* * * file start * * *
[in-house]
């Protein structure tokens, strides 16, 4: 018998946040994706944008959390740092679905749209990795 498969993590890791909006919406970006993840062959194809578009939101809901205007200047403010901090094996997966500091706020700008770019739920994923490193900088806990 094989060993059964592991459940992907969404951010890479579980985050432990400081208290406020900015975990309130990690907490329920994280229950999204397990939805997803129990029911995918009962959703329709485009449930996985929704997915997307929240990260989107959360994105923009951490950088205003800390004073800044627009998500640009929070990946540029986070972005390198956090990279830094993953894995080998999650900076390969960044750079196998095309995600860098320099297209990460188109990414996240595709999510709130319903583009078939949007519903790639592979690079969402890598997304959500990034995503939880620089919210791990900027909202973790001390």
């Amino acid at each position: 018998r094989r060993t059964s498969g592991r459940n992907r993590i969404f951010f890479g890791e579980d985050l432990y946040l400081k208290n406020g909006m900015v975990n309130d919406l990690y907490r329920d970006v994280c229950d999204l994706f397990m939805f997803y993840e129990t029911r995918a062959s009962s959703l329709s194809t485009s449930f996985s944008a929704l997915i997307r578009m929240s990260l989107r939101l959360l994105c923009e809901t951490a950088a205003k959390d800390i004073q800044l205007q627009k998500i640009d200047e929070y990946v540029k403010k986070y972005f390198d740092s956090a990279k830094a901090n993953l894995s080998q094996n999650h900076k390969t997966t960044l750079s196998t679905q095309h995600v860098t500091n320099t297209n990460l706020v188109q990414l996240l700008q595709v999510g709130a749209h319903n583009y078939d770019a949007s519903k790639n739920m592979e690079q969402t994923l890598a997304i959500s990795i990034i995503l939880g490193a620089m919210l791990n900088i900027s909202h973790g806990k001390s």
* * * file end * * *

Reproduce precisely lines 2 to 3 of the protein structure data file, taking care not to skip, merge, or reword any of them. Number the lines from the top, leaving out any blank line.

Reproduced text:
């Protein structure tokens, strides 16, 4: 018998946040994706944008959390740092679905749209990795 498969993590890791909006919406970006993840062959194809578009939101809901205007200047403010901090094996997966500091706020700008770019739920994923490193900088806990 094989060993059964592991459940992907969404951010890479579980985050432990400081208290406020900015975990309130990690907490329920994280229950999204397990939805997803129990029911995918009962959703329709485009449930996985929704997915997307929240990260989107959360994105923009951490950088205003800390004073800044627009998500640009929070990946540029986070972005390198956090990279830094993953894995080998999650900076390969960044750079196998095309995600860098320099297209990460188109990414996240595709999510709130319903583009078939949007519903790639592979690079969402890598997304959500990034995503939880620089919210791990900027909202973790001390």
């Amino acid at each position: 018998r094989r060993t059964s498969g592991r459940n992907r993590i969404f951010f890479g890791e579980d985050l432990y946040l400081k208290n406020g909006m900015v975990n309130d919406l990690y907490r329920d970006v994280c229950d999204l994706f397990m939805f997803y993840e129990t029911r995918a062959s009962s959703l329709s194809t485009s449930f996985s944008a929704l997915i997307r578009m929240s990260l989107r939101l959360l994105c923009e809901t951490a950088a205003k959390d800390i004073q800044l205007q627009k998500i640009d200047e929070y990946v540029k403010k986070y972005f390198d740092s956090a990279k830094a901090n993953l894995s080998q094996n999650h900076k390969t997966t960044l750079s196998t679905q095309h995600v860098t500091n320099t297209n990460l706020v188109q990414l996240l700008q595709v999510g709130a749209h319903n583009y078939d770019a949007s519903k790639n739920m592979e690079q969402t994923l890598a997304i959500s990795i990034i995503l939880g490193a620089m919210l791990n900088i900027s909202h973790g806990k001390s």